Folic Acid vs Folate—Understanding the Difference for Pregnancy

3 min read

We explain the difference between folic acid and folate—and which version belongs in your prenatal vitamin.
We explain the difference between folic acid and folate—and which version belongs in your prenatal vitamin.

Let’s be clear about one thing straight away: Folate is really important for pregnancy. This B vitamin (B9, to be exact) is an essential nutrient that supports neural tube development during pregnancy. And beyond supporting your baby, it’s important for you too. It’s involved with DNA methylation (a process related to gene expression) and supports red blood cell formation. All in all, it's an important nutrient to look for in a prenatal multivitamin.

Notice how we’re emphasizing folate rather than folic acid? That’s because while folic acid supplements get a lot of buzz as a prenatal must-have, folic acid may not be the most ideal form of folate. The good news? There's an alternative to look out for when shopping for a prenatal. Let's get into the specifics below.

Folic acid is a synthetic form of folate.

Chances are you’re consuming some natural folate on a daily basis—food sources include leafy green vegetables, citrus fruits, and legumes such as kidney beans and lentils. The problem is that this isn’t a totally reliable way to ensure that you’re getting all the folate you need, since the nutrient can break down if those foods are chopped or cooked. That’s why supplementation may be a good idea.*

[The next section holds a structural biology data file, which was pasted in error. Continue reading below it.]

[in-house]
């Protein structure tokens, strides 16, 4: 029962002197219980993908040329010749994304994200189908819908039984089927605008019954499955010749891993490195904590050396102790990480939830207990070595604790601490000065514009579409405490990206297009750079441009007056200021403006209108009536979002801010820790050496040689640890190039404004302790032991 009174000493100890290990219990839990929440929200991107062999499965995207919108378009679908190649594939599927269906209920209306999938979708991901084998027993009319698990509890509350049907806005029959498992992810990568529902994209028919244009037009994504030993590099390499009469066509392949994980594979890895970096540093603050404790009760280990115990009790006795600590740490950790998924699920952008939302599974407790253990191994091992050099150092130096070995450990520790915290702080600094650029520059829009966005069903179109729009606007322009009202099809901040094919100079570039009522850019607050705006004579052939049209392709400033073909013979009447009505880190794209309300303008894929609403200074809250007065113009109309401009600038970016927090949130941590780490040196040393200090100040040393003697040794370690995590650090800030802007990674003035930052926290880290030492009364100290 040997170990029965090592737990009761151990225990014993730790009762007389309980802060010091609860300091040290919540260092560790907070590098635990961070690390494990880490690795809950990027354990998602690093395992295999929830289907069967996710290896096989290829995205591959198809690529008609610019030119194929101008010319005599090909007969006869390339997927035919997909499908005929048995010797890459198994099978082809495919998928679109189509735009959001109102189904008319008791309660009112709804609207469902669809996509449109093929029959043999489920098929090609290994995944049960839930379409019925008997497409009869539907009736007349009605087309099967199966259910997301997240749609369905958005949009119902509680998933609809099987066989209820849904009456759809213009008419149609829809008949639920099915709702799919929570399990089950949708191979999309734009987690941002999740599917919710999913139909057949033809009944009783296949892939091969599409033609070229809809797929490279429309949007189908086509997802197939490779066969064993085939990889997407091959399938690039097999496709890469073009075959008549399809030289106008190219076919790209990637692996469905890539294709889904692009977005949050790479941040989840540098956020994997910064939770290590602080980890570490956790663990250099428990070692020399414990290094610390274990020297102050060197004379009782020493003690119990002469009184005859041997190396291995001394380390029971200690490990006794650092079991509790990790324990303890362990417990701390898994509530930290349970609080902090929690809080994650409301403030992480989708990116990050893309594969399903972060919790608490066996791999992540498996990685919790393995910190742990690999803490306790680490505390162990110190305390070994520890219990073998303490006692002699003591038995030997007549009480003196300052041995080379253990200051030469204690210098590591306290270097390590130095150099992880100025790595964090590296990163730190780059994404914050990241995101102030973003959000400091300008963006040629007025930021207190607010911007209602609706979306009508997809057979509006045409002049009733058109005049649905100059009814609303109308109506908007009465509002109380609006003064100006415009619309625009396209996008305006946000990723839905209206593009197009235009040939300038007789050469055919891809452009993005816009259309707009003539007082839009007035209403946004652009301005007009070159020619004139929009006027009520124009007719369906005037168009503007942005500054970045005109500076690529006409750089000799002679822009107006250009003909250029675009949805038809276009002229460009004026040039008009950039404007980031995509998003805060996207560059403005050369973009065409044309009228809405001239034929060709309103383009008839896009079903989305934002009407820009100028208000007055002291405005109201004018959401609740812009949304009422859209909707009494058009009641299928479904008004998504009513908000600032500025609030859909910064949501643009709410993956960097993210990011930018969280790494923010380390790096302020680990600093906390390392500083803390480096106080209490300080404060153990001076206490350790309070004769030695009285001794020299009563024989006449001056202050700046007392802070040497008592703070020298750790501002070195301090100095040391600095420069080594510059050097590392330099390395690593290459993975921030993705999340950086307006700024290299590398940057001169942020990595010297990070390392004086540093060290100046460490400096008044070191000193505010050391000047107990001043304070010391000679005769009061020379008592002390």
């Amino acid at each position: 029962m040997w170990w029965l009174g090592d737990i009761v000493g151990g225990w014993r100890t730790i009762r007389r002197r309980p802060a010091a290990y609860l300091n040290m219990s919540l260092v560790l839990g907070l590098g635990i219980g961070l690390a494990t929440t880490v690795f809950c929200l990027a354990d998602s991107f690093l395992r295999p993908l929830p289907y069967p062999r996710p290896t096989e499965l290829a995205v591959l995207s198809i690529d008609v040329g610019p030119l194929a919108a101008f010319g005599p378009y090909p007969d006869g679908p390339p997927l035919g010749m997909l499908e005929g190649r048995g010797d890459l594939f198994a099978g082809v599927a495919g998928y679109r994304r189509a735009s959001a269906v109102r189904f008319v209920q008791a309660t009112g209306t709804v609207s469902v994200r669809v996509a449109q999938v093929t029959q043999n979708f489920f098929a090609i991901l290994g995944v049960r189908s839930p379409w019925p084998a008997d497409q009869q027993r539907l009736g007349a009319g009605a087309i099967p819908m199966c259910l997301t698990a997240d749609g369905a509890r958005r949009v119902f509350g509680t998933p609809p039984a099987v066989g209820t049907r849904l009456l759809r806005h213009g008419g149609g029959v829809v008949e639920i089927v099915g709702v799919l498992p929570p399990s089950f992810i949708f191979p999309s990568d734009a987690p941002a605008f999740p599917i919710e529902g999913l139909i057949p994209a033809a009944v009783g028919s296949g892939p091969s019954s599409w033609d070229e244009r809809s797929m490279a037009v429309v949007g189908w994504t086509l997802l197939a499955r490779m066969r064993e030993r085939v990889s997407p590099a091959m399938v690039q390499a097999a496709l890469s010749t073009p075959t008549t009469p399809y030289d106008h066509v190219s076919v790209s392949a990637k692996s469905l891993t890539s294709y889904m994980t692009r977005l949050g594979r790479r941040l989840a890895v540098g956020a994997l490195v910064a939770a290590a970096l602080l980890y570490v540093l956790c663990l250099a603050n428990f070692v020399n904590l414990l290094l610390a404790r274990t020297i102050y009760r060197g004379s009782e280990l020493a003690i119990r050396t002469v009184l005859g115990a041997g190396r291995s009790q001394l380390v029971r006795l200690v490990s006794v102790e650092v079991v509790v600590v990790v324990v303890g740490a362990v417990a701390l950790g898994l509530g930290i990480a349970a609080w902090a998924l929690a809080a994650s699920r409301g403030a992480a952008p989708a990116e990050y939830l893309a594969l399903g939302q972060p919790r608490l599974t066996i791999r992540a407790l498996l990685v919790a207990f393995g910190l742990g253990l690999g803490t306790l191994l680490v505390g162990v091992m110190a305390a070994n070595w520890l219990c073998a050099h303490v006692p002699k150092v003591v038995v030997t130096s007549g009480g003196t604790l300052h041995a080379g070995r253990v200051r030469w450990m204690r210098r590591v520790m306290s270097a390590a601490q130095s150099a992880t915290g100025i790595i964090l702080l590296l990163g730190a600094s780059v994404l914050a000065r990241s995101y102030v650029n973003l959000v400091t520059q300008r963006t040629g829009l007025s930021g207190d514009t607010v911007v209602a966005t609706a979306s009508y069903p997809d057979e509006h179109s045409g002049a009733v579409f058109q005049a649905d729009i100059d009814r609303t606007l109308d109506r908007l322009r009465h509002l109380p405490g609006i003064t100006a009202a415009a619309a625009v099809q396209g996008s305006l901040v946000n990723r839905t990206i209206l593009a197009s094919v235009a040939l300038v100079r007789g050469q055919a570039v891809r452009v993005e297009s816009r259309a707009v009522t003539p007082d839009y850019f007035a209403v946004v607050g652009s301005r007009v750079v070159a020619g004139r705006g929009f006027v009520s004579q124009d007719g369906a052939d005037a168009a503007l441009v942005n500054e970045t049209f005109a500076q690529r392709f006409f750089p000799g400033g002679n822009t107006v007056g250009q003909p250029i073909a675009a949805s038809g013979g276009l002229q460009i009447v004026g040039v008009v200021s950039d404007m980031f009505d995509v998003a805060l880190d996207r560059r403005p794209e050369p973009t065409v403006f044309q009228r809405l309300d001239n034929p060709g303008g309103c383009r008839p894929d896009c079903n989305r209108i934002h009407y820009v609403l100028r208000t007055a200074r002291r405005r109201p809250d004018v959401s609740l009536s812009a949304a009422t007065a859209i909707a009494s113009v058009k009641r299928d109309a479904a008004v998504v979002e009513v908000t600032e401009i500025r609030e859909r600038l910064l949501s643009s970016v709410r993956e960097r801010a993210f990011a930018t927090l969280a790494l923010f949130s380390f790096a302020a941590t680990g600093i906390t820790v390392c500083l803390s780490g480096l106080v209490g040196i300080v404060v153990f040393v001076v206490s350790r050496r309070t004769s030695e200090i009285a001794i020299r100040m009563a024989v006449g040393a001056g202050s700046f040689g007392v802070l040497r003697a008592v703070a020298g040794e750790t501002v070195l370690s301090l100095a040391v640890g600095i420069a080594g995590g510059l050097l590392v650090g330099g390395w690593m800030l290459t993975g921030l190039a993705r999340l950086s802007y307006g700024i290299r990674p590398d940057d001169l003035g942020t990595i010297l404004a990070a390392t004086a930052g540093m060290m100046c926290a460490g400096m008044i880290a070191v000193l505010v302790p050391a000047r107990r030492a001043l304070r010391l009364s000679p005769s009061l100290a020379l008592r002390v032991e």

Lots of supplements opt for folic acid, a synthetic form of folate. But for many women, folic acid is more difficult to efficiently utilize. Allow us to explain.*

Let’s talk about the MTHFR gene.

Your body can’t just use folic acid as it is—it has to go through a conversion process into a form called Methyltetrahydrofolate, or MTHF, in order for you to use it. But believe it or not, up to one-third of women have genetic variants that can get in the way of this specific process—and those who do may not be able to utilize folic acid as efficiently as possible.

Opt for an active form of folate (5MTHF).

With this all in mind, while formulating our Essential Prenatal (as well as our Essential for Women multivitamin, since folate is important for non-pregnant women too), we opted for 5MTHF, an active form of folate—it doesn't go through the same conversion process as folic acid, effectively bypassing that genetic variation we talked about.

So while taking folic acid is certainly better than skipping folate supplementation altogether, we prefer the active form of folate so that even those with the MTHFR gene are supported throughout their pregnancies. Our parting advice: Take any guesswork out of the occasion and look for a prenatal multivitamin with 5MTHF, like our Essential Prenatal.*